Heaven protect us

And thank you TheDailyWh.at.

July 25, 2011

What sank the Titanic?

No recap wrap-up of the vacation just yet. I'll get it finished soon. In the meantime, enjoy this gorgeous poster from the Denver Museum of Nature and Science.

July 24, 2011

Just fun

Even Jesus (5:47) can't resist the Party Rock Anthem.

July 23, 2011

This week's detritus


    July 22, 2011

    Guess the theme...

    Since it went over so well last time, let's try this again...

    Guess the theme of this week's 8tracks playlist theme.

    July 21, 2011

    Vacation recap: Sleeping Bear Dunes National Lakeshore (part 2)

    So, when last we left our intrepid campers, it was the night of Monday, July 11...What would they do from there?

    Read on, loyal reader, Excelsior!

    Tuesday, July 12

    Toasted bagels again (with peanut butter and jelly [jelly stolen from J&S Hamburg's table] ) before remembering to put on sunscreen and bug spray before we headed hiking (kinda forgot that yesterday morning on the Lasso Loop). And onward to the Pyramid Point trail we went - which did have a gorgeous overlook onto Lake Michigan...

    On the way to the trail, we stopped in Glen Arbor to pick up some fresh goods from a farmers market - local cherries and sugar snap peas. At the edge of the the market, we were asked to sign a petition against PA4. When we told them that we were from out of state but sided with them as we had worked on the SB5 petition. They congratulated us and said that once they saw that we'd gotten 1.3 million signatures, that they knew 'if the Buckeyes could do it, so could we." Good luck, ladies.

    July 20, 2011

    Vacation recap: Sleeping Bear Dunes National Lakeshore (part 1)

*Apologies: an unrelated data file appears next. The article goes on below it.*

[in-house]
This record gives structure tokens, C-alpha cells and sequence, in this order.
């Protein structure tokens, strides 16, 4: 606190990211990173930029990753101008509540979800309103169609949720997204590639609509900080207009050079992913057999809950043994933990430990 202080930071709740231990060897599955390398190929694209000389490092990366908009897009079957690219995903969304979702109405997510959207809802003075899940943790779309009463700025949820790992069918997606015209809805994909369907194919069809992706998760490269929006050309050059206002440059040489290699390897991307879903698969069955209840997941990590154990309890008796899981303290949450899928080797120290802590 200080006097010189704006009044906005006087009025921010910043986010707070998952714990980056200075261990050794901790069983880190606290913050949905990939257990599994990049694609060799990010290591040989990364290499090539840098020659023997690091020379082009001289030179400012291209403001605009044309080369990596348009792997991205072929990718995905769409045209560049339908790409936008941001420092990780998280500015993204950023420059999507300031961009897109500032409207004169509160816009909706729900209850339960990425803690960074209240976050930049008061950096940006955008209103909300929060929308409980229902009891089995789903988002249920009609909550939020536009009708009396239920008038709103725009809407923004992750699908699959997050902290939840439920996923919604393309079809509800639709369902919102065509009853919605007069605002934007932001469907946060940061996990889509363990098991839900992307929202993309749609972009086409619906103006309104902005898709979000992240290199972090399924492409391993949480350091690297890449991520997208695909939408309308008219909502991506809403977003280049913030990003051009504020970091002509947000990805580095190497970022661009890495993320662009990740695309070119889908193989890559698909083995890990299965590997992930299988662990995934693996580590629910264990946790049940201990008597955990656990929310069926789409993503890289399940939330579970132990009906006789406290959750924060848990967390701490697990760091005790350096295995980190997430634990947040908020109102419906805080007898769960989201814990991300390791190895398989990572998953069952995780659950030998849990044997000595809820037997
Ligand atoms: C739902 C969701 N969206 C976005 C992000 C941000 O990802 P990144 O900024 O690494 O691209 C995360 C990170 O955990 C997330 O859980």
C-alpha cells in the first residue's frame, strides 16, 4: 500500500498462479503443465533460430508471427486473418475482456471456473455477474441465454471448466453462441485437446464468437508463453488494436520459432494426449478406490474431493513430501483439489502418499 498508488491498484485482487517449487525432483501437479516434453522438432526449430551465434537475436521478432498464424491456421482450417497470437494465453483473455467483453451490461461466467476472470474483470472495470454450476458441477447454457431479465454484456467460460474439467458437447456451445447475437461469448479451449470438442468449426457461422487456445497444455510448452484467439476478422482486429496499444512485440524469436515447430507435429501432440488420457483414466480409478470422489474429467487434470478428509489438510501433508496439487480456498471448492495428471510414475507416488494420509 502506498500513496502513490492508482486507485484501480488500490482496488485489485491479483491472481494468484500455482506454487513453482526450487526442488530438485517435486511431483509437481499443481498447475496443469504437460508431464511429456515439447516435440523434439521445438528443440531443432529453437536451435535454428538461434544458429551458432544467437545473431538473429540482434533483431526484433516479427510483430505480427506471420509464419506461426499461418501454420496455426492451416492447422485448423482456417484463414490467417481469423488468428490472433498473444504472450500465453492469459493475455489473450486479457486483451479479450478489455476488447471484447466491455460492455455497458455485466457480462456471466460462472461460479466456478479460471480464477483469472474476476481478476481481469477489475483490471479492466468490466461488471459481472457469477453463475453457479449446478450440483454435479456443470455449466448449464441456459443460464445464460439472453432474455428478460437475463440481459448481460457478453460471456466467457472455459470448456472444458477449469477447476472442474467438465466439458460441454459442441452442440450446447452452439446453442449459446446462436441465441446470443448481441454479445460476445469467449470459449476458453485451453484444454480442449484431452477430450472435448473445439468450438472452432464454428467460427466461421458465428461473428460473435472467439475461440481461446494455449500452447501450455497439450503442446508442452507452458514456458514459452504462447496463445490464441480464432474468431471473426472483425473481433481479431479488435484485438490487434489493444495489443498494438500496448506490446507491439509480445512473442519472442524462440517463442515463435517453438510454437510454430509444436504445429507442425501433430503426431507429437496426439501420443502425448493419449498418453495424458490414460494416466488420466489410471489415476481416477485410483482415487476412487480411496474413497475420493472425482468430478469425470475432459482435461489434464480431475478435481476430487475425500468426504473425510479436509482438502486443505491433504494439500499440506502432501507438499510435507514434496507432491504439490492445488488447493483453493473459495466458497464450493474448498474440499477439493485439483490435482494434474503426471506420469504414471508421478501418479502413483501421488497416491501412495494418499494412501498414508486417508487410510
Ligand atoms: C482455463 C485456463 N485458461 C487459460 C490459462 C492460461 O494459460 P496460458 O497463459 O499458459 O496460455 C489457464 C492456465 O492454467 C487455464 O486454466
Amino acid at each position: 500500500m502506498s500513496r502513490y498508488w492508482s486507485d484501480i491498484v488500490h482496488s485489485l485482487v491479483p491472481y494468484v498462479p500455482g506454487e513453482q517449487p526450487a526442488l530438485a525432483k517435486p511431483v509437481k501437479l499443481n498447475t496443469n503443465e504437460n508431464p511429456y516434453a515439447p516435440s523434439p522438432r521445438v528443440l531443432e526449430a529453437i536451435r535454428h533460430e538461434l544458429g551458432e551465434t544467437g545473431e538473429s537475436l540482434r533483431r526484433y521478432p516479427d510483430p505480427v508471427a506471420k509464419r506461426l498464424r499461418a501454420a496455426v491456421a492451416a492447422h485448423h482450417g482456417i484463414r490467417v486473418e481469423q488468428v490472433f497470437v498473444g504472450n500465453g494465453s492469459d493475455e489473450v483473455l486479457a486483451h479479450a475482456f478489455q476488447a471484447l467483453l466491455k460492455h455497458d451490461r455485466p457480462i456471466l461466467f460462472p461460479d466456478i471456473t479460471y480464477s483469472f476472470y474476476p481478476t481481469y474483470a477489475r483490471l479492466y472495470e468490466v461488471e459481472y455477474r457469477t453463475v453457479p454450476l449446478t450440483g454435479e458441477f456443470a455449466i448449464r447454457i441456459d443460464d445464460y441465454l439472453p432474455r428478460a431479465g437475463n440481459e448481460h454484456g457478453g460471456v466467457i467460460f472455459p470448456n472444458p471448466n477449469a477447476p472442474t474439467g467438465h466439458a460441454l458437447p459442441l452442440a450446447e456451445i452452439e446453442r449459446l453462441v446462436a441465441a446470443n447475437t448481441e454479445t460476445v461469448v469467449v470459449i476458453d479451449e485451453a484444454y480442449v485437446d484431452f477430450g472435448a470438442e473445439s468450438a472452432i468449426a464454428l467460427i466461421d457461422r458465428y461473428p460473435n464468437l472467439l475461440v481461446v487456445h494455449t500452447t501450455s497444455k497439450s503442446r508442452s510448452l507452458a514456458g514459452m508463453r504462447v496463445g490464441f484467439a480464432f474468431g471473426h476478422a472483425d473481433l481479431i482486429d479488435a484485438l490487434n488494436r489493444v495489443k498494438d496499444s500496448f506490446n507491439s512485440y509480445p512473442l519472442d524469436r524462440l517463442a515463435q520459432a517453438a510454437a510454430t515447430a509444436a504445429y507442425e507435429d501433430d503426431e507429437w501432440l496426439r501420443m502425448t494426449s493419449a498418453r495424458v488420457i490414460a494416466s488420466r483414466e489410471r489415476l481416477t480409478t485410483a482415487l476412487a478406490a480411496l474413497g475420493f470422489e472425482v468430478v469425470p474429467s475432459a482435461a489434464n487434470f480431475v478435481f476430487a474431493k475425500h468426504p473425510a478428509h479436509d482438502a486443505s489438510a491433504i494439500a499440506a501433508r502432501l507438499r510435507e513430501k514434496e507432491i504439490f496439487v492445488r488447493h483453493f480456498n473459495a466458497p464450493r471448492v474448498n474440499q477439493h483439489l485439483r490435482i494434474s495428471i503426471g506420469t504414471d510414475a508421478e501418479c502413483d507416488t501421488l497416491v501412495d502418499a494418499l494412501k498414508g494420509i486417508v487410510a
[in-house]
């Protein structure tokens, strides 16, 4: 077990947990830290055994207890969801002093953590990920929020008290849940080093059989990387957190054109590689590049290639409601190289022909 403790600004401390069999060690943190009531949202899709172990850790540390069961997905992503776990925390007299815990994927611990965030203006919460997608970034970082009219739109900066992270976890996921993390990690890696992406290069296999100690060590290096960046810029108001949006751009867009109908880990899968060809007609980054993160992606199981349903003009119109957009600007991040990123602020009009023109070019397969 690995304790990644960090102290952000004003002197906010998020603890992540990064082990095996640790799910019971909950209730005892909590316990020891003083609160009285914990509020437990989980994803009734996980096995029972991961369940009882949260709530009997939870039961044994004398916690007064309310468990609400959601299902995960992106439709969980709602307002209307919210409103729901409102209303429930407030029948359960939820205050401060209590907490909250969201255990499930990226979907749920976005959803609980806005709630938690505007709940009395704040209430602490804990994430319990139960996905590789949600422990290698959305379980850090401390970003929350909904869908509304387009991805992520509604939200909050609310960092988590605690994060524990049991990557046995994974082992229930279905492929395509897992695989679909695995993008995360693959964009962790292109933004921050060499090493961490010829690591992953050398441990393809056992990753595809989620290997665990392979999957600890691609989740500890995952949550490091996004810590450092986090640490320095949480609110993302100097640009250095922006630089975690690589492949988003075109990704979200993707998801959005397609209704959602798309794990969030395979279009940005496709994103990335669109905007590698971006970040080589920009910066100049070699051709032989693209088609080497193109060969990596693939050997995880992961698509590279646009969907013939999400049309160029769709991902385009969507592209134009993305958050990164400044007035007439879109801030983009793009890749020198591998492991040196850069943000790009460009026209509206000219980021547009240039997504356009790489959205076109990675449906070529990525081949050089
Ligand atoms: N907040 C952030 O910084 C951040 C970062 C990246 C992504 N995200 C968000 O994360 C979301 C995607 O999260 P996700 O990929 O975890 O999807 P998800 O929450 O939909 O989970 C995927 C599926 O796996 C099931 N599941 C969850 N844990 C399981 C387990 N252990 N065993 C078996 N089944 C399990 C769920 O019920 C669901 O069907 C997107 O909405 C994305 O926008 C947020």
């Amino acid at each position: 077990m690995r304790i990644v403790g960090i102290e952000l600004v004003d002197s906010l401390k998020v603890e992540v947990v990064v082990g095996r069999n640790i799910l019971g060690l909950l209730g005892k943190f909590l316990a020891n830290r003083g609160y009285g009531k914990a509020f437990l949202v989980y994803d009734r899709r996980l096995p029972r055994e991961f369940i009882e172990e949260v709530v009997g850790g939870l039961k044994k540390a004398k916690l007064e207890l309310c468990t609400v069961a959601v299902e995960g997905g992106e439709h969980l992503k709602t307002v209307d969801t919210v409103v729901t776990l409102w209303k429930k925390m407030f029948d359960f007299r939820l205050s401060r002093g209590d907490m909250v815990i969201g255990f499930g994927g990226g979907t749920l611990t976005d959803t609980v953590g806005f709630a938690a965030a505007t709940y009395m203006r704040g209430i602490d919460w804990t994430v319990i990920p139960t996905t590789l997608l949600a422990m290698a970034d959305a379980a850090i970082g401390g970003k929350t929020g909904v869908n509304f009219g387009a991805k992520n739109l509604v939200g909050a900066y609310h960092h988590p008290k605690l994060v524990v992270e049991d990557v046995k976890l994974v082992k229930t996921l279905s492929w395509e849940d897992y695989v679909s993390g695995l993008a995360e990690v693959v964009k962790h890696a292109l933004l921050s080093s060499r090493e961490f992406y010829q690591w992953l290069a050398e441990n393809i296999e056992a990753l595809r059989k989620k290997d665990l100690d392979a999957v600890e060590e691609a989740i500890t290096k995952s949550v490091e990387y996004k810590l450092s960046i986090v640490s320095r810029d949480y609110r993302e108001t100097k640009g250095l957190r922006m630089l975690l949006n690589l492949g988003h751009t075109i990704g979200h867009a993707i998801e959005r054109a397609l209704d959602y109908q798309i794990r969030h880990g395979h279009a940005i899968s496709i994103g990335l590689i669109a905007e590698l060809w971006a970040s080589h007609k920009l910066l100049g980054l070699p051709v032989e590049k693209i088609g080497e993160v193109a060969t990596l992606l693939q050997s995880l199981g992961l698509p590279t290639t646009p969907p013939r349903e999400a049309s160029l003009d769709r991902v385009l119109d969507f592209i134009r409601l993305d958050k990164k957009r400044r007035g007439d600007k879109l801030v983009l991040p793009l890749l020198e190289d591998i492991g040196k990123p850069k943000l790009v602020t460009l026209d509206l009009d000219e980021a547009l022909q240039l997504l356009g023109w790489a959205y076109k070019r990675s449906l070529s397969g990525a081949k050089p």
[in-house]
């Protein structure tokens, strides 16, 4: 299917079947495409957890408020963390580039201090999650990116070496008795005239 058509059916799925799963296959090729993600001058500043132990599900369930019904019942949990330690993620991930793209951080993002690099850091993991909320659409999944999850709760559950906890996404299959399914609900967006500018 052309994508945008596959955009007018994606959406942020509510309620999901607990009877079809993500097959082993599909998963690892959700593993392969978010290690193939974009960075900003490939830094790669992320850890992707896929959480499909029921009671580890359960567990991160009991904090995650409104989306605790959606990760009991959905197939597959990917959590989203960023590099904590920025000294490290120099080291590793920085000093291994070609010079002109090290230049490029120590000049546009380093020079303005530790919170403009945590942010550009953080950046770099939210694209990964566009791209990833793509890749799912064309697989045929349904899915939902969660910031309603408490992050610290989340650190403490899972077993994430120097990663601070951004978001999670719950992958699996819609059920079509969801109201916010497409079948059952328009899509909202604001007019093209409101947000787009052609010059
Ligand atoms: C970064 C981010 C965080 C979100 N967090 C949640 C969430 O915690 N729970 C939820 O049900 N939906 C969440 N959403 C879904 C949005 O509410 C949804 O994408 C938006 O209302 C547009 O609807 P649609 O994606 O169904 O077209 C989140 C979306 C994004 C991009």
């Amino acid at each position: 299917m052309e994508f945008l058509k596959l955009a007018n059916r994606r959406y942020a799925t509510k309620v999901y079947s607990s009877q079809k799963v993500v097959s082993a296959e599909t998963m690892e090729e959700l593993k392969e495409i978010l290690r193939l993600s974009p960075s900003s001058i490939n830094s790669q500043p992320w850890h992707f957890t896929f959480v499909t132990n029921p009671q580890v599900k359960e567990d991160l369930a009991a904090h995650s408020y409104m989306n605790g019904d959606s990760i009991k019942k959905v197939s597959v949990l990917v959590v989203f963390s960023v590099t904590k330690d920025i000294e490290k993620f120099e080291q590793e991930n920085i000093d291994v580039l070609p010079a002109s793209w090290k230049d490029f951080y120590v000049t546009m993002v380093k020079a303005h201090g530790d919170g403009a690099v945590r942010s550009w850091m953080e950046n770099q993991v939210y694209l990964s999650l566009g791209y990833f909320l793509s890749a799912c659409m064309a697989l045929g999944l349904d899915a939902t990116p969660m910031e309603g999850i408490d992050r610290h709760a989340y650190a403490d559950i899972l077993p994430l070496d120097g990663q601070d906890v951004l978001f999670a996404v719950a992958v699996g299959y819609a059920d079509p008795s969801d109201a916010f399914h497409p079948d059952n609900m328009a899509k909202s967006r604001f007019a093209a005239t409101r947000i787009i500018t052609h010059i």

The Girl and I just got back from eight days of camping in Sleeping Bear Dunes National Lakeshore (and one of hotelling at Park Place in Traverse City, MI).

    The short version of the recap is that we dug the camping and loved the park. Our last two nights on the island were nice, too, but we wouldn't want to be out there any longer.

    For more details, I'm thankful that The Girl wrote a daily recap of each day's events. I warn you that this'll be a photo-heavy post, so I'm going to put it after the jump. Read on if you want to...

    July 19, 2011

    The final image

    Here's a challenge for the rest of the day: identify the movies whose last moments are shown here.

    I'll put my guesses after the jump.

    Back and better than ever

    I'll be back to posting pretty soon as I'm back from camping for nine days.

    But first, there's a movie to watch this morning.

    July 15, 2011

    I pledge allegiance to Texas and the lesser forty-nine states

    I originally started out wanting to do Texas music including non-country, but Texas blues will have to wait a while.